Refashioning the return of the prodigal son, Beautiful Kate is a provocatively visual look at family, memory and sexuality. In her debut feature, Rachel Ward has adapted Newton Thornburg’s 1982 novel, transporting this American story in time and place and transforming it into something uniquely Australian.
A family wrested apart by death comes together to gather around its dying patriarch (Bryan Brown). Unwilling to face his family alone, successful writer Ned (Ben Mendelsohn) drags along his latest fling, Toni (a scene-stealing Maeve Dermody), to cushion the impact. Welcomed by his serene yet long-suffering sister, Sally (Rachel Griffiths), Ned is eventually deserted by both women and forced to confront his father and his past, albeit with an alcohol-infused clarity. Pivoting around the compounded loss of his brother (Josh Macfarlane) and his twin (Sophie Lowe), Ned teases out the memories, the anger and his culpability in the event that claimed his beautiful Kate.
Andrew Commis’ cinematography is awe-inspiring. The Flinders Rangers provide the dramatic yet desolate setting that his camera clearly relishes. This cinematic landscape is matched by Ned’s flashbacks, told in an evocative visual style, full of focus pulls and lens flares. His bright but unfocussed memories contrast with the sharp and darkly shadowed dam scene: here not everything is shown, but everything is remembered. This scene must be what has drawn the Bill Henson comparisons — though while it utilises his chiaroscuro style and youthful subjects, being cited alongside this sexual act may only fuel the recent furore surrounding Henson’s photography.
Perhaps Ward has chosen to leave the questions of morality up to the audience and instead focused on exploring the visual themes evoked by stories of sexual awakening and death. She and her amazing crew, led by Mendelsohn’s masterful performance, are clearly giving it their all to bring this story to the silver screen. But while Beautiful Kate is undoubtedly beautiful to look at, the lack of character exploration in a film that feels rushed to conclusion doesn’t come across as cathartic so much as cryptic.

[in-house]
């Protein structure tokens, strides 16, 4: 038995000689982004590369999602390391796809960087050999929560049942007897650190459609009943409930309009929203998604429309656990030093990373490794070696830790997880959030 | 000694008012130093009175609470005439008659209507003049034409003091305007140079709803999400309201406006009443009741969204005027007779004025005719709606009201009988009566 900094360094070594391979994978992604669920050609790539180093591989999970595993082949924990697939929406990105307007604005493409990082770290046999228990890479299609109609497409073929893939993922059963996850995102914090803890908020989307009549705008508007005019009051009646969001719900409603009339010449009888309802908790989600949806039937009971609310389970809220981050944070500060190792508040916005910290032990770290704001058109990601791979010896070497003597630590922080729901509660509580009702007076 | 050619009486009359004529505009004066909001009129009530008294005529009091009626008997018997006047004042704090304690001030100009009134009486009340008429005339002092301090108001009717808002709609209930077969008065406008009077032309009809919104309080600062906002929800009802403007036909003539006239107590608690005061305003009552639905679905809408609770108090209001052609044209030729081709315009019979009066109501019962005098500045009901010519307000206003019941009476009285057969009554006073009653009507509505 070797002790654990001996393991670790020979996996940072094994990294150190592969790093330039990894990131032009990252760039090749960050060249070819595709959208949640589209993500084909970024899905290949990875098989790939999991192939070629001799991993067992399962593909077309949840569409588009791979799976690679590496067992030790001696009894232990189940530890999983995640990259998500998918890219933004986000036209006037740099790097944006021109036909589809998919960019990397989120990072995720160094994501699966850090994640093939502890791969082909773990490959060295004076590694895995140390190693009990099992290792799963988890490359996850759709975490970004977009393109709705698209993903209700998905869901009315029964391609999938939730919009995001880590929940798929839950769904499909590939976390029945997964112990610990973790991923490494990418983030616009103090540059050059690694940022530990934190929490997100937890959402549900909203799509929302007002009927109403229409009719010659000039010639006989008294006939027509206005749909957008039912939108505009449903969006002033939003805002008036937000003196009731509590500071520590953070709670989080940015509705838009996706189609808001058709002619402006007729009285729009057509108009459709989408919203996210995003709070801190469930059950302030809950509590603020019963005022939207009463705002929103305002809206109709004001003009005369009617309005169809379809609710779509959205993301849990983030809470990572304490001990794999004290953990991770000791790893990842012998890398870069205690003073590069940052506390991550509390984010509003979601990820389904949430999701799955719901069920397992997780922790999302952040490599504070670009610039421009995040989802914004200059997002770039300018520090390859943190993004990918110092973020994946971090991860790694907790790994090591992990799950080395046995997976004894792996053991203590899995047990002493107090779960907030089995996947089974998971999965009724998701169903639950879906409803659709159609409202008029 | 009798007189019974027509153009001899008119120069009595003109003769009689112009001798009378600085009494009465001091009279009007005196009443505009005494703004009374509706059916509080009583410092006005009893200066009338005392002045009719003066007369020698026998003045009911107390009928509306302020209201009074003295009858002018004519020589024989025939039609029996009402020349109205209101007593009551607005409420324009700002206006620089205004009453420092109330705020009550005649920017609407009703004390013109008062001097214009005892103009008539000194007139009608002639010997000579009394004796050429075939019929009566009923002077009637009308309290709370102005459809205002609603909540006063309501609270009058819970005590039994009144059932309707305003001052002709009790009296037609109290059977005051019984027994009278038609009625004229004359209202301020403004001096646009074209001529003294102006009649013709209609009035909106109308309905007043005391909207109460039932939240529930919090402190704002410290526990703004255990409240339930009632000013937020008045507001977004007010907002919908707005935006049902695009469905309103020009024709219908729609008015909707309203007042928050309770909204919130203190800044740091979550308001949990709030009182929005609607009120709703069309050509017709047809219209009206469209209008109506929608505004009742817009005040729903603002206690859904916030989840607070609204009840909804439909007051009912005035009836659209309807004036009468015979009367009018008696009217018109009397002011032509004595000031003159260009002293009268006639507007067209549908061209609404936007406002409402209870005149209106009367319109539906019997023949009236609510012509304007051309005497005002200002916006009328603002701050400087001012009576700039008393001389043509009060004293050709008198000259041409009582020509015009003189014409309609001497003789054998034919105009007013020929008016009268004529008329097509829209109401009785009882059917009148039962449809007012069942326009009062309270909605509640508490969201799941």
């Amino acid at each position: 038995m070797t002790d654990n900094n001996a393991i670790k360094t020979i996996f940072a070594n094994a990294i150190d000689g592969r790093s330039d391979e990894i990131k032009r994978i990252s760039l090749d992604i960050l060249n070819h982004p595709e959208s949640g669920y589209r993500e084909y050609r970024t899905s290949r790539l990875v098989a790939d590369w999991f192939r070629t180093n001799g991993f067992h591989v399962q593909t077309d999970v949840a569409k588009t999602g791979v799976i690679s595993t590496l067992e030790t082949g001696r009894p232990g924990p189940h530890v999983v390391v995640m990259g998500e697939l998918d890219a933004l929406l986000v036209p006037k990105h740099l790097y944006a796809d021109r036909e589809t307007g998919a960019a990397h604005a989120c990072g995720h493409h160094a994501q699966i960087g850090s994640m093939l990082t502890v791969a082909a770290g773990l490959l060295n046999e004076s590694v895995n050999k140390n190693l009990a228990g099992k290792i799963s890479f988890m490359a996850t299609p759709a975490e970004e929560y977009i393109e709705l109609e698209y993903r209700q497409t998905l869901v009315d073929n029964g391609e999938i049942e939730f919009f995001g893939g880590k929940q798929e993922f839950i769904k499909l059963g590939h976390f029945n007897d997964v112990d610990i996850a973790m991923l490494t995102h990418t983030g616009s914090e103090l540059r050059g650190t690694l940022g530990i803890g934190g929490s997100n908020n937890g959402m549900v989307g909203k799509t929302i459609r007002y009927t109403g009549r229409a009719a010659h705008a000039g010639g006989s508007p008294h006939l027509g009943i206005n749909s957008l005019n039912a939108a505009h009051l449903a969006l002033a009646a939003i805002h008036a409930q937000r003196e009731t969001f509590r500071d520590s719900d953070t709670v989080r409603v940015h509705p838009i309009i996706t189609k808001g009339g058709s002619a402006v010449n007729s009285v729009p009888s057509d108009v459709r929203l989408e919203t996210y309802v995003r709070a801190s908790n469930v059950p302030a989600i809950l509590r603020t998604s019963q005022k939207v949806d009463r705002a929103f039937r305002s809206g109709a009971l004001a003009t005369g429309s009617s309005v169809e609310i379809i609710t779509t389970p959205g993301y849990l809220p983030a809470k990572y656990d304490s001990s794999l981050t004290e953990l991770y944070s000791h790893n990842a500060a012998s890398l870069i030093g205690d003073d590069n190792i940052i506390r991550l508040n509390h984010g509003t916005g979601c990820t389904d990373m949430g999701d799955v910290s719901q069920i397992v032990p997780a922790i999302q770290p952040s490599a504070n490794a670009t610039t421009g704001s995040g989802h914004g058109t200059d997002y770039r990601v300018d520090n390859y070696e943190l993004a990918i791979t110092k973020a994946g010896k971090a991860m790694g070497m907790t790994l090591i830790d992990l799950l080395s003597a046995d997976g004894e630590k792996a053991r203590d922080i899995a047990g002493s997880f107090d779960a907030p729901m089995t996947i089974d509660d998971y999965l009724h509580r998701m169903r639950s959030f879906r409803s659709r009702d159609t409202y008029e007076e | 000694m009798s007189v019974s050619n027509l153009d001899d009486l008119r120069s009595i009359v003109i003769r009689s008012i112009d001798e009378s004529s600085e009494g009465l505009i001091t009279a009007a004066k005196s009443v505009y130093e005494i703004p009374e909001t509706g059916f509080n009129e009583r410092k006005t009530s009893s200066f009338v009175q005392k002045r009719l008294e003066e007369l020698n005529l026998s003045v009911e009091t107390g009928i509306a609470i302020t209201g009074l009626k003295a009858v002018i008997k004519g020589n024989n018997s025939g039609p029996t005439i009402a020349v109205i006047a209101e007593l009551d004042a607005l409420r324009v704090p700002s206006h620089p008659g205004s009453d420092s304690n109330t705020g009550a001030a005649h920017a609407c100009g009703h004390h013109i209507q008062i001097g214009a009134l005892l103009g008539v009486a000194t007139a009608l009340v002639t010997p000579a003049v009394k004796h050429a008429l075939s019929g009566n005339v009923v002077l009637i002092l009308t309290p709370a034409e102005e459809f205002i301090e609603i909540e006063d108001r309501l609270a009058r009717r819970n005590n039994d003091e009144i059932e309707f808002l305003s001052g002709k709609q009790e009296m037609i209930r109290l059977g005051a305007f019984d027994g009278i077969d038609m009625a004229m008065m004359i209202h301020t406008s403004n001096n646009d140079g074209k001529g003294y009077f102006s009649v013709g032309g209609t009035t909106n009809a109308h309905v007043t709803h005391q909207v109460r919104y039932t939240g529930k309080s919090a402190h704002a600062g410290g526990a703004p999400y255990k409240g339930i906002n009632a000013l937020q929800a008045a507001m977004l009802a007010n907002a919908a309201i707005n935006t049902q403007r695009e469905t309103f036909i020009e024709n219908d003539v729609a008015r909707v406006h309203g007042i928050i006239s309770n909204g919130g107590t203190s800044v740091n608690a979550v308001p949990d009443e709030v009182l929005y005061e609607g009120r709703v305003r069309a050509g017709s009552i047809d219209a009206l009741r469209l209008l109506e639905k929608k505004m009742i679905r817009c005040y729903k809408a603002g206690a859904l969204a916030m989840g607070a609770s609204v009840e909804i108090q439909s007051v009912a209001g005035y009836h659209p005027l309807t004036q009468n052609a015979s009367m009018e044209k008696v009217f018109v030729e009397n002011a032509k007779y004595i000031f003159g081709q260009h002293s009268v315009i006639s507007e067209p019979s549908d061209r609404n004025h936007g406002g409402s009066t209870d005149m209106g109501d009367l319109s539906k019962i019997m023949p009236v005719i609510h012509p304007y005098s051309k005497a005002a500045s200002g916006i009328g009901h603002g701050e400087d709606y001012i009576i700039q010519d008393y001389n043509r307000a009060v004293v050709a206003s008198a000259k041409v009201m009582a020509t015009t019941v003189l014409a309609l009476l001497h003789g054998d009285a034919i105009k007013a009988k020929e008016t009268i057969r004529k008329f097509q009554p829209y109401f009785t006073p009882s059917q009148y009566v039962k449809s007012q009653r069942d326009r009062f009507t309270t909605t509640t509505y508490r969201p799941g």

Altiplano is a magical film. From the opening image it displays a striking splendour that only intensifies as the film unfolds. From the high planes of Peru, Altiplano takes the real account of a mercury spill that occurred in the Andean town of Choropampa in 2000 as the departure point for a visual investigation of spirituality, grief and sacrifice.
Peruvian beauty Saturnina (Magaly Solier) is devastated by the loss of her fiancé and seeks revenge against the resident Western communities in the mines and visiting doctors. The ripple effect of these events reaches Belgium, where traumatised photojournalist, Grace (Jasmin Tabatabai), is crippled by her own loss, before finding the courage to reconnect with the world.
Altiplano‘s narrative is really only half the story in what is a profound cinematic and cultural experience. Husband and wife team Peter Brosens and Jessica Woodworth bring us their second feature together after the 2006 award-winning Khadak. As they did in Mongolia, the pair brings their documentary and anthropological sensibilities to Andean communities, capturing indigenous rituals that are all-too-quickly fading away. Their remarkable gift is an ability to infuse the real with the spiritual, and to portray their story through beautiful, cinematic tableaux.
Solier’s stunning face seems to be an inspiration for many of the images. The film revolves around her passionate performance, which is perhaps symbolic of the Peruvian people. “Without an image, there is no story,” Saturnina declares in her climactic scene. On the other hand, Grace and her eye-doctor husband Max (Olivier Gourmet) create windows into this world for the Western audience. “You should read more history, Max,” one of his colleagues wryly comments.
Altiplano is a magnificent warning that we, the audience, should inform ourselves. From Francisco Gozon’s glorious cinematography to Michel Schöpping provocative score and haunting, operatic soundtrack, Brosens and Woodworth succeed in communicating that grief and acceptance — both secular and spiritual — are not unique to the thin air of the high planes, but rather unite people around the world.